Anyway is it a grinding thing, a pock it with a sharp insterment thing, or just sand it down till the acid runs out and sprays you all over.

Thanks.
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  #47  
Old 10-27-2006
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Scraping the blisters is often a good way to open them up and get rid of the fluid inside relatively safely. You do need to be in a Tyvek bunny suit with face mask respirator and such for complete safety. Fiberglass is nasty stuff...and you will itch for days if you're not sealed up in a bunny suit. Needless to say, gloves and such are also a necessity.

Electricity, powered grinders and sanders and high-pressure acid spray aren't a great combination in terms of safety IMHO.
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You know what the first rule of sailing is? ...Love. You can learn all the math in the 'verse, but you take
a boat to the sea you don't love, she'll shake you off just as sure as the turning of the worlds. Love keeps
her going when she oughta fall down, tells you she's hurting 'fore she keens. Makes her a home.

—Cpt. Mal Reynolds, Serenity (edited)

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  #48  
Old 10-27-2006
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...goes the weasel

Sonny, I popped mine with a utility knife. Luckily all mine were dry. I can only assume 1 of 2 things: 1) All blisters were due to air voids (unlikely, but possible); 2) The boat had been on the hard for almost 2 Sacramento, CA summers (we exceed 100 deg. often)(most likely). I also used the utility knife to "cut" away the blistered material. This was the method I finally ended up using. It was very easy. I was careful not to "dig in" to the substrate and pretty much let the blister decide what came off by holding the knife as close to parallel with the hull as possible. I tried a number of different methods including a dremel tool. That was pretty good, but way too easy to go deeper than necessary.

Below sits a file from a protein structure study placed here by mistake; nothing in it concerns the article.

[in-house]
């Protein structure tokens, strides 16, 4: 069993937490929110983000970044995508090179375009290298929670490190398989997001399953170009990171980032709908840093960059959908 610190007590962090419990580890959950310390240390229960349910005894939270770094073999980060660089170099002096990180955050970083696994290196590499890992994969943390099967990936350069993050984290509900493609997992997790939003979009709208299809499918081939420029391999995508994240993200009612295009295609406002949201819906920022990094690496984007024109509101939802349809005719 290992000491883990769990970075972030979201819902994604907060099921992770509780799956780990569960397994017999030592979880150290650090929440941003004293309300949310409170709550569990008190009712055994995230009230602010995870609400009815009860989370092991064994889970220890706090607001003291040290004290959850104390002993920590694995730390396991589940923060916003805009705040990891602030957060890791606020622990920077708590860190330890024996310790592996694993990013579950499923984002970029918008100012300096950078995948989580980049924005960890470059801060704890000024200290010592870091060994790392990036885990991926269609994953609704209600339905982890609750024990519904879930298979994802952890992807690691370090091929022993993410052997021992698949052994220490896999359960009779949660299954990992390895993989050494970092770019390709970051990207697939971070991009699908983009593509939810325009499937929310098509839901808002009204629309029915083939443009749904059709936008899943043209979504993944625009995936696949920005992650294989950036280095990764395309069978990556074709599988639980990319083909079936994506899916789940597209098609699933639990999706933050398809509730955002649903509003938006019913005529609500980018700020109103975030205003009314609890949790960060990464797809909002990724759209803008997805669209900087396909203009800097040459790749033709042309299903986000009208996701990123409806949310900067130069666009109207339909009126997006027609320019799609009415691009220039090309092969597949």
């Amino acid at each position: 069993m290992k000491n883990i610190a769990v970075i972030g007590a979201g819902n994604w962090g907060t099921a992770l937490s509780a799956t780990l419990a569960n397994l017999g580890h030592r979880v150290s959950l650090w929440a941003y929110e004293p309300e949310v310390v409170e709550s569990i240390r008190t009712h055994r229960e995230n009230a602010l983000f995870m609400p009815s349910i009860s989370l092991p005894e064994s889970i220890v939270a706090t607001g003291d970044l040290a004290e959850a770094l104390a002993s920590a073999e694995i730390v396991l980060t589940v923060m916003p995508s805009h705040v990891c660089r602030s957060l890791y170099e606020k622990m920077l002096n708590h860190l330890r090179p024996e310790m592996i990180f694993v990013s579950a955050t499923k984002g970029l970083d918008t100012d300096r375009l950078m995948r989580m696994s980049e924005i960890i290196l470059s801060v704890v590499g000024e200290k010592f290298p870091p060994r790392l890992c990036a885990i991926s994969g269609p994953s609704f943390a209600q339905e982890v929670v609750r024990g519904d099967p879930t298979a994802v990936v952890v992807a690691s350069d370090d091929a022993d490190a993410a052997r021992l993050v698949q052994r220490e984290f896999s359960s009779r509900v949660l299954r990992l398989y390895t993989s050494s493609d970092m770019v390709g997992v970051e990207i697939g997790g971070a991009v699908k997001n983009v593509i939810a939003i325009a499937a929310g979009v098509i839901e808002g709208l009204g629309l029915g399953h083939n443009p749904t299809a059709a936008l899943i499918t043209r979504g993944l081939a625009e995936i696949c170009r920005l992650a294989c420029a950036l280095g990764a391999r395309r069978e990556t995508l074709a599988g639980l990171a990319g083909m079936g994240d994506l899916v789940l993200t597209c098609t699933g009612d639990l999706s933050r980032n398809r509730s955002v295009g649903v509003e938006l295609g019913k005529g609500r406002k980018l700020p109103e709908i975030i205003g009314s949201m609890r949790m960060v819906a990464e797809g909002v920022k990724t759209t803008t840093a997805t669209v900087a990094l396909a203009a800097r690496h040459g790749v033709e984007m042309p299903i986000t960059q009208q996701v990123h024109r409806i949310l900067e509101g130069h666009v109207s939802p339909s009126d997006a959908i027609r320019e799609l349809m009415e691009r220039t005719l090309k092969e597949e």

Fair sanding and following winds while you're at it.
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  #49  
Old 10-30-2006
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Picture

Here is the frist blister that I poped and pilled back. Man it is big and deep. The rest are a little smaller. Sanding is going good it is the poping that will take some time.

http://www.sailnet.com/forums/attach...1&d=1162242790
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File Type: jpg Blister_1.jpg (70.7 KB, 56 views)
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  #50  
Old 10-30-2006
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Not good...that blister is clearly into the laminate... UGH.
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Telstar 28
New England

You know what the first rule of sailing is? ...Love. You can learn all the math in the 'verse, but you take
a boat to the sea you don't love, she'll shake you off just as sure as the turning of the worlds. Love keeps
her going when she oughta fall down, tells you she's hurting 'fore she keens. Makes her a home.

—Cpt. Mal Reynolds, Serenity (edited)